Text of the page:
Block Reveal - Have I messed this up??

1 Dec 2019
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United Kingdom
I have a large steel to install to the back elevation of the extension. The SE has specified block on side to the internal leaf and standard blockwork on the outer leaf. The extension is of cavity construction formed of dense concrete blocks.

The brickie (after asking me) has formed the reveals by returning the inner skin to the outer rather than using an insulated cavity closer. I found the cavity closers very flimsy when I did the front and the doors being installed here are large, heavy and need decent fixings so I had thought solid dense blockwork piers would be ideal.

I understand the theory behind thermal bridging but given that the rest of my house together with most others of its age were all constructed in solid brick walls so is this any different.

I then worried the BCO would condemn it on this basis but he didn't. Now i am concerned over future issues but am I doing so for no real reason. What is the likely hood of mould/condensation on this reveal in the real world rather than a thermal model?

What would you do?

1) Leave it as it is - it poses limited to no risk
2) Cut out the mortar joint between inner and outer skins and pack with 10mm or so of foam insulation
3) line the inner wall to this reveal in insulated plasterboard

Photo and sketch of what has been installed below any real world advise greatly appreciated;

Block Pier.PNG
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I’d opt for 1, all my walls/doors are like what you have... I have neither condensation/mould... don’t think it’s a worry.
What about the vertical DPC? Are you sure he is a brickie????? Asking the customer how to build the wall, bit strange!
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Sorry forgot to mention there is a vertical dpc between the inner/outer skin.

There is often more than 1 way to build things. I don't see why asking my preference is strange.
If it's problematic or not depends on weather it will be exposed to and what you plan on doing in that room, plus loads of other factors.

I cannot see how it would comply with the limiting value for the individual element. (In approved document C - 0.7W/m2K.)

Adding the 20mm of insulation might just get you there.

Your doors should be able to be fixed into the brick whilst also achieving the required setback over the cavity closer.

You'll also have a much better time fitting the doors if the bricky builds to a template or suitable closers themselves.
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Sorry forgot to mention there is a vertical dpc between the inner/outer skin.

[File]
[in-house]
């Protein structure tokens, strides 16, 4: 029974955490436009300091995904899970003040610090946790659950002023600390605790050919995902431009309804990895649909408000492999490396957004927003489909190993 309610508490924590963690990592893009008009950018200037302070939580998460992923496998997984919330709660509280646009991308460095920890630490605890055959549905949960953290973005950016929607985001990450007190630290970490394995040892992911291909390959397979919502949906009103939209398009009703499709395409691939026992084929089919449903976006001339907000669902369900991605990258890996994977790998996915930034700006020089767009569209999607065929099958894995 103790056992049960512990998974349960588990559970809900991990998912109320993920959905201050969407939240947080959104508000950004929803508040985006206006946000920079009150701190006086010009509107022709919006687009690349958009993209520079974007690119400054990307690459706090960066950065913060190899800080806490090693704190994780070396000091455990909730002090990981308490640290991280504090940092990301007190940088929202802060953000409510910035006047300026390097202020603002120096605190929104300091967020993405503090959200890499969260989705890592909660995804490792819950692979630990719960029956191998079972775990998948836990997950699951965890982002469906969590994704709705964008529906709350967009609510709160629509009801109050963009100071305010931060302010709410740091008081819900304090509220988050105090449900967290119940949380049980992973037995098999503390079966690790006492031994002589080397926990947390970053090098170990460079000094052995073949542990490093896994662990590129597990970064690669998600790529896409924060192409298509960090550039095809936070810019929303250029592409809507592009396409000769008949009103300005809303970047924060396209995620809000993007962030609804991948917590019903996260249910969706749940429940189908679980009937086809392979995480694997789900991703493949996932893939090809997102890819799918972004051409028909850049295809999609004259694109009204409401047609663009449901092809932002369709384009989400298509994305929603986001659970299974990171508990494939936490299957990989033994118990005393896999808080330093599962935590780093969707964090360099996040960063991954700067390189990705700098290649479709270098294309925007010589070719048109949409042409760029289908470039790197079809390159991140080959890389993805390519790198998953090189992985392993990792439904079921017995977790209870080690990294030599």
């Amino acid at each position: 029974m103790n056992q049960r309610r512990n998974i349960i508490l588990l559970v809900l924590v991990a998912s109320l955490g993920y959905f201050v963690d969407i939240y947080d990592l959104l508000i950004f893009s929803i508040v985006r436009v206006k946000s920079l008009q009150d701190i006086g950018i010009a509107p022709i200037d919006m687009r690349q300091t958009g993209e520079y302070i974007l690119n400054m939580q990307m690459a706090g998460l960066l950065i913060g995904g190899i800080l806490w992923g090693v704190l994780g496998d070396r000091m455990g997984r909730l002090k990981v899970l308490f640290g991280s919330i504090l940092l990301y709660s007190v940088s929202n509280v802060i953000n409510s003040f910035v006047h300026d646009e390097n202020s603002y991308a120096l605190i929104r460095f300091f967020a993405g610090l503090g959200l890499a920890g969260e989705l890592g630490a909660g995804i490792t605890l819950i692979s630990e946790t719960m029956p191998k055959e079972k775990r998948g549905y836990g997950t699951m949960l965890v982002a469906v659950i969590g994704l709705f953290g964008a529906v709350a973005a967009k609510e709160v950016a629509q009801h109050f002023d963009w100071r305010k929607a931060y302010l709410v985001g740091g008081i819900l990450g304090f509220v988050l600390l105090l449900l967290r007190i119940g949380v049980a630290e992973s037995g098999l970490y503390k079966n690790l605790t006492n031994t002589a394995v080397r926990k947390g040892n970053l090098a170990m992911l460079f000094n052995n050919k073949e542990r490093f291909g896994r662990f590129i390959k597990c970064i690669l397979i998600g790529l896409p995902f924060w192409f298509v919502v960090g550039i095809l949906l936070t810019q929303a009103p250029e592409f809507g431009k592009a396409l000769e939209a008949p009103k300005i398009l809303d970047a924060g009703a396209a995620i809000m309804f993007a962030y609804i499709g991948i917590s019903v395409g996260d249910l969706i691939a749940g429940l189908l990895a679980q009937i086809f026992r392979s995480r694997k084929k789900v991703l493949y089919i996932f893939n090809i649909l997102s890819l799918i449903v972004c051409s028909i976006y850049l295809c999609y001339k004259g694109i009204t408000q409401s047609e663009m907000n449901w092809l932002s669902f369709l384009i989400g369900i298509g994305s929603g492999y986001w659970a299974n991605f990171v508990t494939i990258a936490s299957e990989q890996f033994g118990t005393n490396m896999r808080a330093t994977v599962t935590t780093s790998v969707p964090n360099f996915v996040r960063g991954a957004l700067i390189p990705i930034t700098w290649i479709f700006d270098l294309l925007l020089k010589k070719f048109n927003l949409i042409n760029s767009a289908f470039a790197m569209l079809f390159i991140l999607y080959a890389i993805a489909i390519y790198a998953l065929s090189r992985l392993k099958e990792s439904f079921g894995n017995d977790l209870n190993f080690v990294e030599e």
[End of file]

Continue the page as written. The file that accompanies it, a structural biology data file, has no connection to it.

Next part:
There is often more than 1 way to build things. I don't see why asking my preference is strange.

As the vertical DPC appears to have been pointed in and is not visible I would be more worried about penetrating damp tracking across behind the door jambs. That is probably a far more common cause of damp staining to window and door reveals than cold bridging.

Also as the blocks have been laid flat is the width of the blockwork return 215mm? If so does the vertical DPC cover that entire width?
DPC just popping out of the mortar but cant be seen in the photo. The DPC covers the full width of the return.

I am less concerned about it being compliant with code in regards to heat loss more about potential issues with damp.

Its a 400mm deep block pier which will be rendered and fairly sheltered other than driving rain - surely the risk is minimal and no different from the original solid brick wall that it is replacing?
That is entirely up to you and your attitude to risk. The various standards and regulations have evolved over many years and whilst some of them are a bit dubious, on the whole they are there for a very good reason and have been developed through decades of research and testing. The proprietary insulated cavity closers not only protect against cold bridging at the reveal they also make the vertical DPC detail much more robust and less likely to be compromised by poor workmanship.

The risk of water penetration due to that wall reveal detail might well be minimal but the consequences if it doesn't work will be very expensive and disruptive to fix. I certainly would not risk it but then I am very risk averse. I like following the rules.
as Swwils above, just because one person gets no mould doesn't mean another person won't. It depends entirely on circumstances, air currents, exposure, use of room, and a long list of other factors. Some people get it on one side of the house but not the other, when the construction is identical. You might be ok but there's no guaranteeing. Personally I would have insulated the joint, and if it can reasonably be done now I think it would be worth it.

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